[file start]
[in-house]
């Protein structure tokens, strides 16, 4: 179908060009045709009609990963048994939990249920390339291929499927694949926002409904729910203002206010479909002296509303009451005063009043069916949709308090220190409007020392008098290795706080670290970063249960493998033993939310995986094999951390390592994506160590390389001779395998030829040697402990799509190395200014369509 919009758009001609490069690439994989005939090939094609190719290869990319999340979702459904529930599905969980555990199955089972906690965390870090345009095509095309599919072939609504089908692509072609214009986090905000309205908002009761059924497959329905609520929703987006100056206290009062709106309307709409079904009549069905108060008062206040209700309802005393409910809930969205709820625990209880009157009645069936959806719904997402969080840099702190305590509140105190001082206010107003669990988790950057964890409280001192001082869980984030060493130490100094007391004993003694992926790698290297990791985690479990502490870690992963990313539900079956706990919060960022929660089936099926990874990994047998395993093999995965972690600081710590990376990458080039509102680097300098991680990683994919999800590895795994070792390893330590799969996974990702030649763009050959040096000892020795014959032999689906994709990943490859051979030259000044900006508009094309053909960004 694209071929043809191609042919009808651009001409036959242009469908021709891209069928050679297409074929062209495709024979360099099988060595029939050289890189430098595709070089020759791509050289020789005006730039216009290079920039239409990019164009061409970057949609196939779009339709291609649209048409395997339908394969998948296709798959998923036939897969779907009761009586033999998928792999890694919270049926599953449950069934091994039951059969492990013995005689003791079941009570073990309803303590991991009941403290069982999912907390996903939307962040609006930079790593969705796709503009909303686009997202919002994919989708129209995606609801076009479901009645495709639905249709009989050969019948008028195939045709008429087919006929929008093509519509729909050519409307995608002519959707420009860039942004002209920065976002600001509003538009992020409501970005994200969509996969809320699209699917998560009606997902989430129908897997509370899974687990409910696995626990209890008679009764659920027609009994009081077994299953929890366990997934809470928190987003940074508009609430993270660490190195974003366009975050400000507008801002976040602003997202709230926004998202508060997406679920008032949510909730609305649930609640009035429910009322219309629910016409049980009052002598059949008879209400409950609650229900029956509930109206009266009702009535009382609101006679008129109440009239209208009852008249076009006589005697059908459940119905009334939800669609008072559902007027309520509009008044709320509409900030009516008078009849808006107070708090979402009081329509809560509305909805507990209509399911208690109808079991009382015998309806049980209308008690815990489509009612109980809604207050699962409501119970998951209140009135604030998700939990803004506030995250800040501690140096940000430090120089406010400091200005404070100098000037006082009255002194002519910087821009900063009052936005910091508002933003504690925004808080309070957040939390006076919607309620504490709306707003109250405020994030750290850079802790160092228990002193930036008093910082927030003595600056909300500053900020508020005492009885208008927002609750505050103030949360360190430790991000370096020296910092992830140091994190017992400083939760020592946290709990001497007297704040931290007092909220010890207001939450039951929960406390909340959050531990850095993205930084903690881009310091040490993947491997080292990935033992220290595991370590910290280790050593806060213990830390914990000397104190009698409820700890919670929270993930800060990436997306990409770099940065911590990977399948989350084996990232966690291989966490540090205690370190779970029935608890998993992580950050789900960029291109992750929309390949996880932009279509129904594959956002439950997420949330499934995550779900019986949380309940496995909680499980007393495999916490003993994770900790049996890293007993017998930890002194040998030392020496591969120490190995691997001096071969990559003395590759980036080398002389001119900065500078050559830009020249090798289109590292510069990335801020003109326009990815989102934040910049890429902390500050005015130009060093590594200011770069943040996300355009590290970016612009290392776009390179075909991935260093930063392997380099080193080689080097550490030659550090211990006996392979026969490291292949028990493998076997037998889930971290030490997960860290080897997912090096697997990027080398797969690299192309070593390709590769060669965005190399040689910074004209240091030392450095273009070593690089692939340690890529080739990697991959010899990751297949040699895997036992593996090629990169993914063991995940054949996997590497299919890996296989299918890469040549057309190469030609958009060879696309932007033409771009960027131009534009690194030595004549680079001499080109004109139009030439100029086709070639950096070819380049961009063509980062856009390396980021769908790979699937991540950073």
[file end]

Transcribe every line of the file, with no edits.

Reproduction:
[in-house]
């Protein structure tokens, strides 16, 4: 179908060009045709009609990963048994939990249920390339291929499927694949926002409904729910203002206010479909002296509303009451005063009043069916949709308090220190409007020392008098290795706080670290970063249960493998033993939310995986094999951390390592994506160590390389001779395998030829040697402990799509190395200014369509 919009758009001609490069690439994989005939090939094609190719290869990319999340979702459904529930599905969980555990199955089972906690965390870090345009095509095309599919072939609504089908692509072609214009986090905000309205908002009761059924497959329905609520929703987006100056206290009062709106309307709409079904009549069905108060008062206040209700309802005393409910809930969205709820625990209880009157009645069936959806719904997402969080840099702190305590509140105190001082206010107003669990988790950057964890409280001192001082869980984030060493130490100094007391004993003694992926790698290297990791985690479990502490870690992963990313539900079956706990919060960022929660089936099926990874990994047998395993093999995965972690600081710590990376990458080039509102680097300098991680990683994919999800590895795994070792390893330590799969996974990702030649763009050959040096000892020795014959032999689906994709990943490859051979030259000044900006508009094309053909960004 694209071929043809191609042919009808651009001409036959242009469908021709891209069928050679297409074929062209495709024979360099099988060595029939050289890189430098595709070089020759791509050289020789005006730039216009290079920039239409990019164009061409970057949609196939779009339709291609649209048409395997339908394969998948296709798959998923036939897969779907009761009586033999998928792999890694919270049926599953449950069934091994039951059969492990013995005689003791079941009570073990309803303590991991009941403290069982999912907390996903939307962040609006930079790593969705796709503009909303686009997202919002994919989708129209995606609801076009479901009645495709639905249709009989050969019948008028195939045709008429087919006929929008093509519509729909050519409307995608002519959707420009860039942004002209920065976002600001509003538009992020409501970005994200969509996969809320699209699917998560009606997902989430129908897997509370899974687990409910696995626990209890008679009764659920027609009994009081077994299953929890366990997934809470928190987003940074508009609430993270660490190195974003366009975050400000507008801002976040602003997202709230926004998202508060997406679920008032949510909730609305649930609640009035429910009322219309629910016409049980009052002598059949008879209400409950609650229900029956509930109206009266009702009535009382609101006679008129109440009239209208009852008249076009006589005697059908459940119905009334939800669609008072559902007027309520509009008044709320509409900030009516008078009849808006107070708090979402009081329509809560509305909805507990209509399911208690109808079991009382015998309806049980209308008690815990489509009612109980809604207050699962409501119970998951209140009135604030998700939990803004506030995250800040501690140096940000430090120089406010400091200005404070100098000037006082009255002194002519910087821009900063009052936005910091508002933003504690925004808080309070957040939390006076919607309620504490709306707003109250405020994030750290850079802790160092228990002193930036008093910082927030003595600056909300500053900020508020005492009885208008927002609750505050103030949360360190430790991000370096020296910092992830140091994190017992400083939760020592946290709990001497007297704040931290007092909220010890207001939450039951929960406390909340959050531990850095993205930084903690881009310091040490993947491997080292990935033992220290595991370590910290280790050593806060213990830390914990000397104190009698409820700890919670929270993930800060990436997306990409770099940065911590990977399948989350084996990232966690291989966490540090205690370190779970029935608890998993992580950050789900960029291109992750929309390949996880932009279509129904594959956002439950997420949330499934995550779900019986949380309940496995909680499980007393495999916490003993994770900790049996890293007993017998930890002194040998030392020496591969120490190995691997001096071969990559003395590759980036080398002389001119900065500078050559830009020249090798289109590292510069990335801020003109326009990815989102934040910049890429902390500050005015130009060093590594200011770069943040996300355009590290970016612009290392776009390179075909991935260093930063392997380099080193080689080097550490030659550090211990006996392979026969490291292949028990493998076997037998889930971290030490997960860290080897997912090096697997990027080398797969690299192309070593390709590769060669965005190399040689910074004209240091030392450095273009070593690089692939340690890529080739990697991959010899990751297949040699895997036992593996090629990169993914063991995940054949996997590497299919890996296989299918890469040549057309190469030609958009060879696309932007033409771009960027131009534009690194030595004549680079001499080109004109139009030439100029086709070639950096070819380049961009063509980062856009390396980021769908790979699937991540950073």